Building wrap and fluid‐applied WRBs have increased in popularity and are accepted by building officials as an alternate material to asphalt felt. The Code requires that these types of WRBs be installed in accordance with the manufacturer’s installation instructions, which may include taping of joints of sheet material, when used as an air‐barrier. If two layers are required, local codes may also require a specific layering pattern.

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According to, “the temperature of newly applied stucco should be maintained at a minimum of 40 degrees Fahrenheit. In many cases, this can be achieved by heating the structure and covering the exterior surfaces.”

For temperatures lower than that, the ingredients themselves can be heated before mixing the plaster. Water and sand are good at holding heat due to their mass, although water is simpler to heat up. If it comes to it, both can be heated and used to provide some extra protection when performing stucco repairs in cold weather. To avoid problems such as flash set of the plaster, though, does advise that “fresh mixtures should not be heated to temperatures exceeding 120 degrees Fahrenheit.” Additionally, the concrete should be kept from freezing for at least two days following its application, since any excess water will expand and your wall will begin to crack … before it has even had time to set.


Stucco is a traditional exterior finish material, typically three coats of Portland cement plaster, applied over weather barrier to create a drainage plane wall system. It is impact‐ and fire‐resistant; and because it is applied in a plastic state, it can be made to conform to virtually any shape. Durable stucco is, however, highly dependent on knowledgeable and skilled application, as many of the problems attributed to stucco (e.g., cracking, delamination, water leakage) are not inherent to the product but are the result of improper installation.

Stucco is applied in three coats: scratch, brown, and finish.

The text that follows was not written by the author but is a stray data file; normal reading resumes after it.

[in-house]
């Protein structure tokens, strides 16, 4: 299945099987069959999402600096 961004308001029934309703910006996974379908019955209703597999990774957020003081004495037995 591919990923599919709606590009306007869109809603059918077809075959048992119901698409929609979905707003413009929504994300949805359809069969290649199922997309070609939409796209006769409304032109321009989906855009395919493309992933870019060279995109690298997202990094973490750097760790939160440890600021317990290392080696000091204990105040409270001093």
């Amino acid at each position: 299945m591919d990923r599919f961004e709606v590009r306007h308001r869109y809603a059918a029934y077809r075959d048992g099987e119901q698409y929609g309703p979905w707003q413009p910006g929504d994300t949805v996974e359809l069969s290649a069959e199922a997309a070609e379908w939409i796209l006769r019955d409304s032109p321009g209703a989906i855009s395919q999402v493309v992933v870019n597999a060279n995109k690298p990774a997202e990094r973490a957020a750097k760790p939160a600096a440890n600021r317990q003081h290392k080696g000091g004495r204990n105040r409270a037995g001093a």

• The scratch and brown coats are Portland cement plaster, typically each approximately 3/8‐in. thick; together they are called the base coat. The base coat must be moist‐cured for two days, then further curing of five days before application of the finish coat. In very hot or windy conditions, it may be necessary to protect the base coat with tarps or sheeting. The scratch coat is so‐called because, after application, the surface is roughened with a rake or other device to promote a mechanical bond of the brown coat.
  • The brown coat is applied after the scratch coat has set up. IBC requires a minimum or 24 hours between coats if damp‐curing is used, or 48 hours without. In the recent past, one week was common for curing. It is important that the scratch coat be properly cured before the application of the brown coat, to minimize the cracking. The brown coat may be reinforced with a variety of fibers, and it must be trowel‐floated while still moist but after taking an initial set, to densify the surface and further reduce cracking. Application of the brown coat before the scratch coat has properly cured, and failure to make the additional trowel‐float pass, are common causes of cracking in the finished stucco.
  • The finish coat may be either Portland cement plaster or acrylic, typically 1/8‐in. thick. Portland cement‐based finish coats are likely to be more durable, but acrylic finish coats generally have better color consistency. Factory‐mixed finish coat mixes improve color consistency of cement‐based finish coats.